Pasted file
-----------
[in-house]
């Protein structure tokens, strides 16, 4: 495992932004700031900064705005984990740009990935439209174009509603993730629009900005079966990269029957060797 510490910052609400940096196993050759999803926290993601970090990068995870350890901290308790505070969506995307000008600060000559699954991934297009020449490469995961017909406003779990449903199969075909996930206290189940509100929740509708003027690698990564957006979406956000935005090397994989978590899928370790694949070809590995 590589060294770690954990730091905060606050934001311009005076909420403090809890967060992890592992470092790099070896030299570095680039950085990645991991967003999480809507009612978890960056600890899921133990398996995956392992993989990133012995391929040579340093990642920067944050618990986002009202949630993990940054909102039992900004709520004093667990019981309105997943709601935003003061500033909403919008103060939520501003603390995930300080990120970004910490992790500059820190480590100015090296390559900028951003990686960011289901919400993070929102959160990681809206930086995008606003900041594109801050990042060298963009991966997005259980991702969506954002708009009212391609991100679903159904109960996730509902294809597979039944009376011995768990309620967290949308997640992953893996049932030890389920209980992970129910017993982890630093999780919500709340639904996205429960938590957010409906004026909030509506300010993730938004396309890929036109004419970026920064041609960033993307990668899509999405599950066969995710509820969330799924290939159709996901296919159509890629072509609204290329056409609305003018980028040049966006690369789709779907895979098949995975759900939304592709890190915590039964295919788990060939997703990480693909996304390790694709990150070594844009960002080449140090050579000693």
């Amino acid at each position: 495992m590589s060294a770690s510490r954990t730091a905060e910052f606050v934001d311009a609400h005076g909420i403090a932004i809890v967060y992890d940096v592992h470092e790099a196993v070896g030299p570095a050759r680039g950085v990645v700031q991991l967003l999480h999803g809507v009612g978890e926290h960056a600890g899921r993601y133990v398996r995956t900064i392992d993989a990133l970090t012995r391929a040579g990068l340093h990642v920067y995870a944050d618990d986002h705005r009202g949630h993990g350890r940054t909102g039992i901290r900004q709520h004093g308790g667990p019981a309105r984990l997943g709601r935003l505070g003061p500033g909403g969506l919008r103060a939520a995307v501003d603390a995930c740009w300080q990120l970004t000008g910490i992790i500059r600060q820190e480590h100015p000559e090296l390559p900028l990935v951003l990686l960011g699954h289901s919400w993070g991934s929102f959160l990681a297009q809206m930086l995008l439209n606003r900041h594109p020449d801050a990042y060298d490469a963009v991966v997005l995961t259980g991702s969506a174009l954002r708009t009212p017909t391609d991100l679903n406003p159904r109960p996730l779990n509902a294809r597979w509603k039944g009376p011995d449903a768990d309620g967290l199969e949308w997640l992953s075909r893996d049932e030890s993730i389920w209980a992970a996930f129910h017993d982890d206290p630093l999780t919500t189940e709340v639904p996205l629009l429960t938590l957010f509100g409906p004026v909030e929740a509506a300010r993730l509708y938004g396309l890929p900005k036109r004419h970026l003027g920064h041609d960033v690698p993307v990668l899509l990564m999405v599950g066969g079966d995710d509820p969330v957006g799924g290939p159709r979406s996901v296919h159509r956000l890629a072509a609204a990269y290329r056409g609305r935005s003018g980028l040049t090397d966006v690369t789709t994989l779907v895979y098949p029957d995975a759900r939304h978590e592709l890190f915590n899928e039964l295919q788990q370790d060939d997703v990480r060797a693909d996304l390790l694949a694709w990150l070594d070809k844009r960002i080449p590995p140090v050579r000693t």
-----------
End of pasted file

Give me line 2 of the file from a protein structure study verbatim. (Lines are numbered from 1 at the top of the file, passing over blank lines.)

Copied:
């Protein structure tokens, strides 16, 4: 495992932004700031900064705005984990740009990935439209174009509603993730629009900005079966990269029957060797 510490910052609400940096196993050759999803926290993601970090990068995870350890901290308790505070969506995307000008600060000559699954991934297009020449490469995961017909406003779990449903199969075909996930206290189940509100929740509708003027690698990564957006979406956000935005090397994989978590899928370790694949070809590995 590589060294770690954990730091905060606050934001311009005076909420403090809890967060992890592992470092790099070896030299570095680039950085990645991991967003999480809507009612978890960056600890899921133990398996995956392992993989990133012995391929040579340093990642920067944050618990986002009202949630993990940054909102039992900004709520004093667990019981309105997943709601935003003061500033909403919008103060939520501003603390995930300080990120970004910490992790500059820190480590100015090296390559900028951003990686960011289901919400993070929102959160990681809206930086995008606003900041594109801050990042060298963009991966997005259980991702969506954002708009009212391609991100679903159904109960996730509902294809597979039944009376011995768990309620967290949308997640992953893996049932030890389920209980992970129910017993982890630093999780919500709340639904996205429960938590957010409906004026909030509506300010993730938004396309890929036109004419970026920064041609960033993307990668899509999405599950066969995710509820969330799924290939159709996901296919159509890629072509609204290329056409609305003018980028040049966006690369789709779907895979098949995975759900939304592709890190915590039964295919788990060939997703990480693909996304390790694709990150070594844009960002080449140090050579000693």